Jan Phillips' award-winning book, Wild Edibles of Missouri, was published in 1979 and is now out of print. We've preserved it here as a PDF. Download it to learn how to turn wild Missouri plants into biscuits, fritters, jellies, juices, pancakes, pies, salads, soups, wines and more. Color illustrations help you identify plants that are poisonous or have poisonous parts. -Check it out!

Always be cautious when eating edible mushrooms. Make a certain ID and only eat a small amount the first time you try it to avoid a reaction.


    Illustration of American hazelnut leaves, flowers, fruits.

    American Hazelnut

    Corylus americana
    fork and knife icon

    Edible

    Illustration of black haw leaves, flowers, fruit.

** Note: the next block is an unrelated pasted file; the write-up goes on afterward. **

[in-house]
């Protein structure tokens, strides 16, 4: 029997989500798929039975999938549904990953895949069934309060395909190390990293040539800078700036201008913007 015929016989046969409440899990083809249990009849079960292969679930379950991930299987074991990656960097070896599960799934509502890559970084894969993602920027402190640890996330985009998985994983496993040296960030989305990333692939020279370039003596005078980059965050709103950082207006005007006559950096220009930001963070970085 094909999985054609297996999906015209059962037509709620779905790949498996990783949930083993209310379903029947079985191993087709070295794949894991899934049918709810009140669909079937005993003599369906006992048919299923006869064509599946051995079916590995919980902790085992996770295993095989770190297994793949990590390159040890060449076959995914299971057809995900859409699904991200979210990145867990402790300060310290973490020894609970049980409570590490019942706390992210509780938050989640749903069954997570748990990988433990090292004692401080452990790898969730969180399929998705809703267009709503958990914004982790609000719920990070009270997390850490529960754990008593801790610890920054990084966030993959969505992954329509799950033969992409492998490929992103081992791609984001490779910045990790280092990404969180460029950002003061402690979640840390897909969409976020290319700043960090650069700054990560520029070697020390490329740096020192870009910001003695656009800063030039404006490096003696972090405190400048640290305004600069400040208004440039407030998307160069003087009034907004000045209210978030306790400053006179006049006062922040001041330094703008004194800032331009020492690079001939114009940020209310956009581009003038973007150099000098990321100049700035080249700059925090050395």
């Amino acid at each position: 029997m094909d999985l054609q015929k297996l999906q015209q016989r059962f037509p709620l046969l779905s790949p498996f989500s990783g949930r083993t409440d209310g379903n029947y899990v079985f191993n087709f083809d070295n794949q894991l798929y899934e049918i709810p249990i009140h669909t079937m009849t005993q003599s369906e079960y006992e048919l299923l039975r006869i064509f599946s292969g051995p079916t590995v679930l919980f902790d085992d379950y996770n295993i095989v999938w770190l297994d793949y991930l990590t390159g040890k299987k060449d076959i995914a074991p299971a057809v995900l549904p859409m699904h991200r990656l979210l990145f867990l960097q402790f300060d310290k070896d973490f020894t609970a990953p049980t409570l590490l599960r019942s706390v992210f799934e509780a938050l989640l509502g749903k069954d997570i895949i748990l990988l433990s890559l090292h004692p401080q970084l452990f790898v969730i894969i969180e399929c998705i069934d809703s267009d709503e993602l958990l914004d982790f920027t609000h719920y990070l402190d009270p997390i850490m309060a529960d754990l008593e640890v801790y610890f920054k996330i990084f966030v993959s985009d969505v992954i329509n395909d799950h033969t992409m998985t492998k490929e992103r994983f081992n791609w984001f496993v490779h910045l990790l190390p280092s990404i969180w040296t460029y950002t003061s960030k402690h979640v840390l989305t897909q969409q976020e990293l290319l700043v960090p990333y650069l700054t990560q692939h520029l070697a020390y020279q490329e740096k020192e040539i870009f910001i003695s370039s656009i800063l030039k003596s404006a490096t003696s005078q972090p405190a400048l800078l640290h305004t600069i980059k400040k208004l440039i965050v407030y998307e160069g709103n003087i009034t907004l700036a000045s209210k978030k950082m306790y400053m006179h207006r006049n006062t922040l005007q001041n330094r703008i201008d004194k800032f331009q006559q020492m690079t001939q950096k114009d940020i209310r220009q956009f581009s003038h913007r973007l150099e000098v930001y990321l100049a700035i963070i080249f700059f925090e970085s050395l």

Black Haw

    Viburnum prunifolium
    fork and knife icon

    Edible

    Illustration of common blackberry leaves, flowers, fruits.

    Common Blackberry

    Rubus allegheniensis
    fork and knife icon

    Edible

    Illustration of downy serviceberry leaves, flowers, fruits.

    Downy Serviceberry

    Amelanchier arborea
    fork and knife icon

    Edible

    Illustration of New Jersey tea leaves, flowers, fruits.

    New Jersey Tea

    Ceanothus americanus
    fork and knife icon

    Edible

    Illustration of smooth sumac leaves, flowers, fruits.

    Smooth Sumac

    Rhus glabra
    fork and knife icon

    Edible

    Photo of smooth sumac.

    Sumacs

    Rhus spp.
    fork and knife icon

    Edible

    Illustration of wild plum leaves, flowers, fruits.

    Wild Plum

    Prunus americana
    fork and knife icon

    Edible